We're taking a few minutes to disprove something that's been circulating happily on social networks and even on several ecological and zero-waste sites.
But what is it? Using dryer lint to start a fire!
As we all know, many garments on the market are made from synthetic fibers. These synthetic fibers, like polyester and spandex, are made from petroleum. You could say they're plastic.
That said, dryer lint isn't created from dust accumulated during your daily chores, but from fabric particles that come off your clothes.
I'd be surprised if you told me that your clothes are made exclusively from natural fibers such as linen, hemp, wool and cotton.
Having said that, it's a safe bet that your dryer lint is mainly made of plastic micro-fibers.
But what does burning plastic do?
First of all, burning plastic gives off a bad smell. The smell can also make you feel like you're choking... But what if that's all it was!
When plastic burns, it releases a variety of health-threatening substances. These include dioxins, furans, mercury, polychlorinated biphenyls (PCBs) and polycyclic aromatic hydrocarbons (PAHs). Burnt plastic waste ends up in the atmosphere.
Let's face it, you're not going to get sick from lighting a fire with your dryer lint. But... and yes, there is a but! These toxic substances are often bioaccumulative. In other words, the human body doesn't have the capacity to evacuate them quickly, so toxic levels build up in your body. As a result, you expose yourself to a higher level of toxicity, and therefore to a greater risk of illness.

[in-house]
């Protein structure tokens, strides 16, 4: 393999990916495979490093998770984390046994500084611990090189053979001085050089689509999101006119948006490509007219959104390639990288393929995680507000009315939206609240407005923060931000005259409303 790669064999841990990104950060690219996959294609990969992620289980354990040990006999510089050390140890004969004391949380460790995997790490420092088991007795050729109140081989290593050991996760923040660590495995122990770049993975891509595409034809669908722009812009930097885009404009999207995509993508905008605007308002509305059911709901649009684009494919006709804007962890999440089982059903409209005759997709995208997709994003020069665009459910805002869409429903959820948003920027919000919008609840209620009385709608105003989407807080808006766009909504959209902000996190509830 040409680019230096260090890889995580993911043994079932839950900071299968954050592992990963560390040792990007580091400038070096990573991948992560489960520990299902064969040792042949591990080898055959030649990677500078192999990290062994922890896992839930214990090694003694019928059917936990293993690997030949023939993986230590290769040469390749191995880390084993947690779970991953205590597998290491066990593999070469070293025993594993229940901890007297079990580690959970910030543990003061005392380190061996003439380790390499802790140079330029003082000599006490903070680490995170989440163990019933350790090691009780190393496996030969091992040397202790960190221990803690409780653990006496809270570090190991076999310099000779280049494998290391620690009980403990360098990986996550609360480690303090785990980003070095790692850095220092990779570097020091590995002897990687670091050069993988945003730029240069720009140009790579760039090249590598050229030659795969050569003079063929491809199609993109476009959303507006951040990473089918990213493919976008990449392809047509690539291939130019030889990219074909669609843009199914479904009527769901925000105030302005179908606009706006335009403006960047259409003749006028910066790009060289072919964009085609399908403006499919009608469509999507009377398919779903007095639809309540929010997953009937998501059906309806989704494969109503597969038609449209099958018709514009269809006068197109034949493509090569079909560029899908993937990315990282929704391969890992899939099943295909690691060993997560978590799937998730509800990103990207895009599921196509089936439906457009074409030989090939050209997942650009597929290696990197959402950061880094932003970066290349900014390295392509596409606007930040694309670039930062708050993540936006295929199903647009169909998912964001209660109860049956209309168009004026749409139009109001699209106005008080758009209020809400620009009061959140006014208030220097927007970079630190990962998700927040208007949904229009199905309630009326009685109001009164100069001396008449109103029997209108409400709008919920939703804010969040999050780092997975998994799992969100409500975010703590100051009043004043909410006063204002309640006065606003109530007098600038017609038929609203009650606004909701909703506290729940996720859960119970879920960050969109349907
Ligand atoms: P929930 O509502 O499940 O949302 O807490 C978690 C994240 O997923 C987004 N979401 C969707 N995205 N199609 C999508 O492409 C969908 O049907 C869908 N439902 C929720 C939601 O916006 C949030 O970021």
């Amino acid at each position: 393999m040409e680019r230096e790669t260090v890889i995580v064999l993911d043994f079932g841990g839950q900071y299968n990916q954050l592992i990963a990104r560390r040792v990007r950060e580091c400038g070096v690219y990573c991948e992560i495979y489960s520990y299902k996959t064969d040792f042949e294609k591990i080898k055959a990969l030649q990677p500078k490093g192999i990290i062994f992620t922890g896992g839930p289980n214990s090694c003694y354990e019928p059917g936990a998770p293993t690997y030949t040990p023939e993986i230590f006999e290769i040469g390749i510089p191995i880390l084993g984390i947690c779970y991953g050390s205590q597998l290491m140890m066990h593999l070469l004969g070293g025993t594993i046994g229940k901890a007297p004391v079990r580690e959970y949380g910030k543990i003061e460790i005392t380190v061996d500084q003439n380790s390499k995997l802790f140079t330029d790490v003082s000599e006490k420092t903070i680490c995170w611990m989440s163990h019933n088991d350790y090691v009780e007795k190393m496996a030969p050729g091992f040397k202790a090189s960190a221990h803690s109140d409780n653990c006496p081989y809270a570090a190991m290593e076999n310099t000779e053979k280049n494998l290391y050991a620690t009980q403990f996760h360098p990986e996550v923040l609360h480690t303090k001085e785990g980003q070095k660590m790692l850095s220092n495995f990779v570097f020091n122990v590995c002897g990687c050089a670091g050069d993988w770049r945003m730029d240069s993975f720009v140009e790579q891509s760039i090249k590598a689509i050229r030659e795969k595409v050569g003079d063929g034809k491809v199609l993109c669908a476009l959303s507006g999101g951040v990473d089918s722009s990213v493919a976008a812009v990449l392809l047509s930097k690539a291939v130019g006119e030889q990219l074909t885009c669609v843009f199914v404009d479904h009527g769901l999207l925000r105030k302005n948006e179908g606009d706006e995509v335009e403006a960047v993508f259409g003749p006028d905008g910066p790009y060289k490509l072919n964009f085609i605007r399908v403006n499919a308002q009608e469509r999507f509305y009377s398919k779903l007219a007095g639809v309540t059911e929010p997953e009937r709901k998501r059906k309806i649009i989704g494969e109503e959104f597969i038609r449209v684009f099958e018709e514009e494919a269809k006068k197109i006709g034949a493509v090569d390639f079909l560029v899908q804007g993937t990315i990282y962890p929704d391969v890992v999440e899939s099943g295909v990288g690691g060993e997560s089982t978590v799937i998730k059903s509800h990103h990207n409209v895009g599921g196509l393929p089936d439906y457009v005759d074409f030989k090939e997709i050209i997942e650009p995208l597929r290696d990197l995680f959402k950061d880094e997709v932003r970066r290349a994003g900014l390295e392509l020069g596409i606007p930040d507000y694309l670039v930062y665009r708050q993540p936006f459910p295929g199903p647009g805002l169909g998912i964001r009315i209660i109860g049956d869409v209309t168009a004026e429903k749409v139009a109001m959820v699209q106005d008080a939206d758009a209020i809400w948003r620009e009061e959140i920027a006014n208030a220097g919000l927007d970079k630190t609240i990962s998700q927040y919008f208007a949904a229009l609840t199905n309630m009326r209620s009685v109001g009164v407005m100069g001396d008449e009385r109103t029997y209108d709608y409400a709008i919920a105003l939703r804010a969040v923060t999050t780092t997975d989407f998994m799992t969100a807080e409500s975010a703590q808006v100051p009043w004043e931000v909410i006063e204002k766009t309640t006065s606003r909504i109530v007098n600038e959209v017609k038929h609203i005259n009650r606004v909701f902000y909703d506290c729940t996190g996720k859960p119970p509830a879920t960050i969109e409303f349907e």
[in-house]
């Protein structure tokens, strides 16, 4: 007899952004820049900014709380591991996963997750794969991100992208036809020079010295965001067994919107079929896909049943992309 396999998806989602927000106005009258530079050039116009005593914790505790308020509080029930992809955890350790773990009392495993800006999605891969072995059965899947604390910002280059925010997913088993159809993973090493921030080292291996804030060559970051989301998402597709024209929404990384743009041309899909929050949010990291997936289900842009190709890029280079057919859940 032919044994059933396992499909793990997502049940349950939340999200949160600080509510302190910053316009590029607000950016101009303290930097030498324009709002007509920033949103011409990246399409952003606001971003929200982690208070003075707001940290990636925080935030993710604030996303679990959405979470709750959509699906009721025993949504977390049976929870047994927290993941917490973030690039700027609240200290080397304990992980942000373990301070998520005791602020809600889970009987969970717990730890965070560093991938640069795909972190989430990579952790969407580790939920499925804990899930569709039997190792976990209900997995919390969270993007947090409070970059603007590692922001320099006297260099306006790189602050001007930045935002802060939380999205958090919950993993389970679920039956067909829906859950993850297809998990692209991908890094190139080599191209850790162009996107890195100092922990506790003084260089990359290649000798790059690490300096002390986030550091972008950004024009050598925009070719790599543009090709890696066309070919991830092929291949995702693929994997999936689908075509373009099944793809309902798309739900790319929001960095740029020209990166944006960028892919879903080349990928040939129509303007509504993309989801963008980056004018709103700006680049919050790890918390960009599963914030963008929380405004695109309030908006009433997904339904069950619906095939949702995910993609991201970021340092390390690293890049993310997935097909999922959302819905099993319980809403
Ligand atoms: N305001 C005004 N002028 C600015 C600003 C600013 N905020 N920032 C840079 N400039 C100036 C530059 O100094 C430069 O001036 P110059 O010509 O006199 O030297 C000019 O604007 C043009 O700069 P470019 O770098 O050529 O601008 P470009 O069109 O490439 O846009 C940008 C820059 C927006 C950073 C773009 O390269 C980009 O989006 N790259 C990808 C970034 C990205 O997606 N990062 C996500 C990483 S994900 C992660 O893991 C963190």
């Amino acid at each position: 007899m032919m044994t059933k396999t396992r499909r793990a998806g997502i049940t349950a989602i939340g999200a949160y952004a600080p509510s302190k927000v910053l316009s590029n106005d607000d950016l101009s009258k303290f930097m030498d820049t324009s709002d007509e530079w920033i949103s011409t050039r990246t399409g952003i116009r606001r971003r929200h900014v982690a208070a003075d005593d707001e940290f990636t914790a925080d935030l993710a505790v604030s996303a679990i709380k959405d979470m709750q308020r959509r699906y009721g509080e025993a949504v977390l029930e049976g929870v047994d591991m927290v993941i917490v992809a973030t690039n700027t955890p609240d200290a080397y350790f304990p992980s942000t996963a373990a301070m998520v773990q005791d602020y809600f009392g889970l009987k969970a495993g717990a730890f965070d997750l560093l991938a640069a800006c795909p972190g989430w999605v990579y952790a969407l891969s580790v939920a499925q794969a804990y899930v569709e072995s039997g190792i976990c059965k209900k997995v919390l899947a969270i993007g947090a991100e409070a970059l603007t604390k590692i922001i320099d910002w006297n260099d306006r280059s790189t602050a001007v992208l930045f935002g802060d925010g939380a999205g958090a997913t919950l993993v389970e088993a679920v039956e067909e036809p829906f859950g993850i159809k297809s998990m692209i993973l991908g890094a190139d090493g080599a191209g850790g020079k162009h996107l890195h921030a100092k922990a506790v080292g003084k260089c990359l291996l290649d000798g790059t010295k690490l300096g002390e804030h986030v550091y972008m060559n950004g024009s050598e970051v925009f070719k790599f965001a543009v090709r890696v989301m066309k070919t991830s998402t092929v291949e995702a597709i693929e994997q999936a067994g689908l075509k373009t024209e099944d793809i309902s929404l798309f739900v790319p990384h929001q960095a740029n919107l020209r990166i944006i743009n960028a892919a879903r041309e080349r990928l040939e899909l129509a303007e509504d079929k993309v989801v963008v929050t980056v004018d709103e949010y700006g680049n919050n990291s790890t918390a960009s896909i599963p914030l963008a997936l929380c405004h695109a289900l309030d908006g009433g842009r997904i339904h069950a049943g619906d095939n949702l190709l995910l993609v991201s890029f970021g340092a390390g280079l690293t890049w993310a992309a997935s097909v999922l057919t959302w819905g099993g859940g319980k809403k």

In any case, the question arises: do you really want to be the one to light your fire with plastic, taking the risk of totally unnecessarily contaminating the environment? So, if you really want to light a fire, here's to your waste paper, cardboard and matches. With a fire, there's also the pleasure of lighting it gently, with the real smell of wood!
What do I do with my dryer lint ?
That's an interesting question!
The first thing would be to reduce its production. The only way to do this is to stop using your dryer and air-dry your clothes! In this way, you increase the durability of your clothes and reduce lint production.
Otherwise, dryer lint goes into the garbage, or into home-made stuffing.
It's not used for lighting fires, and it's not made accessible to birds for nest building and other purposes. Would you sleep in volatile plastic lint?